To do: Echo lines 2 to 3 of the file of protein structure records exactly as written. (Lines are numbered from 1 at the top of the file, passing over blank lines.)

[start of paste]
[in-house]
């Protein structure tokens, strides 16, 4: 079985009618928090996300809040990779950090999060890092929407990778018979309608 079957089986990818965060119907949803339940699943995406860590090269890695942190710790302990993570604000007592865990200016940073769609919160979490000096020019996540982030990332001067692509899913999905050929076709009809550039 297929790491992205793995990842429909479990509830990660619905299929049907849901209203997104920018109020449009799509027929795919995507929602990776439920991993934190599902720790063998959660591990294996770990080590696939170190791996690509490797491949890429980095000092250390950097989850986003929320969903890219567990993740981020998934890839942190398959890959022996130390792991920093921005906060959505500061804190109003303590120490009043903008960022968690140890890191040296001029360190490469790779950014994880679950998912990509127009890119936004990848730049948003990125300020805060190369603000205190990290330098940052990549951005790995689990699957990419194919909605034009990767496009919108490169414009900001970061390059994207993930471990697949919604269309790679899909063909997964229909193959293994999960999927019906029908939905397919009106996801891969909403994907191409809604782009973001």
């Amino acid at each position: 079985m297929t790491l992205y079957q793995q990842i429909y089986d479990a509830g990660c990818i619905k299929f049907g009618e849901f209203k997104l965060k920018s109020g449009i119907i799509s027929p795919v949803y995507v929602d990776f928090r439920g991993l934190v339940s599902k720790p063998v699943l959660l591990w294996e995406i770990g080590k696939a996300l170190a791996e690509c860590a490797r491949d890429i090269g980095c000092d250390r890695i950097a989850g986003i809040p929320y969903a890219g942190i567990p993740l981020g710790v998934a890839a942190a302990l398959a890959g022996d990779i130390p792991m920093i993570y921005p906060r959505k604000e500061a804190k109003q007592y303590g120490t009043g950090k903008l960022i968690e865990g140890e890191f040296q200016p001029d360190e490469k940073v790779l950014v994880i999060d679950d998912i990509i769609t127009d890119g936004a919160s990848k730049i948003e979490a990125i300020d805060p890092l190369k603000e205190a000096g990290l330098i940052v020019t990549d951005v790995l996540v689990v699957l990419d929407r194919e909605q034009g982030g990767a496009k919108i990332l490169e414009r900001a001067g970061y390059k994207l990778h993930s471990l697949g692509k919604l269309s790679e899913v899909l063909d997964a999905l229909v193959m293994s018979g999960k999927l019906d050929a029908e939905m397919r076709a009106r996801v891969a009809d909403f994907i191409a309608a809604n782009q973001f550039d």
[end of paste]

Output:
């Protein structure tokens, strides 16, 4: 079985009618928090996300809040990779950090999060890092929407990778018979309608 079957089986990818965060119907949803339940699943995406860590090269890695942190710790302990993570604000007592865990200016940073769609919160979490000096020019996540982030990332001067692509899913999905050929076709009809550039 297929790491992205793995990842429909479990509830990660619905299929049907849901209203997104920018109020449009799509027929795919995507929602990776439920991993934190599902720790063998959660591990294996770990080590696939170190791996690509490797491949890429980095000092250390950097989850986003929320969903890219567990993740981020998934890839942190398959890959022996130390792991920093921005906060959505500061804190109003303590120490009043903008960022968690140890890191040296001029360190490469790779950014994880679950998912990509127009890119936004990848730049948003990125300020805060190369603000205190990290330098940052990549951005790995689990699957990419194919909605034009990767496009919108490169414009900001970061390059994207993930471990697949919604269309790679899909063909997964229909193959293994999960999927019906029908939905397919009106996801891969909403994907191409809604782009973001």
């Amino acid at each position: 079985m297929t790491l992205y079957q793995q990842i429909y089986d479990a509830g990660c990818i619905k299929f049907g009618e849901f209203k997104l965060k920018s109020g449009i119907i799509s027929p795919v949803y995507v929602d990776f928090r439920g991993l934190v339940s599902k720790p063998v699943l959660l591990w294996e995406i770990g080590k696939a996300l170190a791996e690509c860590a490797r491949d890429i090269g980095c000092d250390r890695i950097a989850g986003i809040p929320y969903a890219g942190i567990p993740l981020g710790v998934a890839a942190a302990l398959a890959g022996d990779i130390p792991m920093i993570y921005p906060r959505k604000e500061a804190k109003q007592y303590g120490t009043g950090k903008l960022i968690e865990g140890e890191f040296q200016p001029d360190e490469k940073v790779l950014v994880i999060d679950d998912i990509i769609t127009d890119g936004a919160s990848k730049i948003e979490a990125i300020d805060p890092l190369k603000e205190a000096g990290l330098i940052v020019t990549d951005v790995l996540v689990v699957l990419d929407r194919e909605q034009g982030g990767a496009k919108i990332l490169e414009r900001a001067g970061y390059k994207l990778h993930s471990l697949g692509k919604l269309s790679e899913v899909l063909d997964a999905l229909v193959m293994s018979g999960k999927l019906d050929a029908e939905m397919r076709a009106r996801v891969a009809d909403f994907i191409a309608a809604n782009q973001f550039d």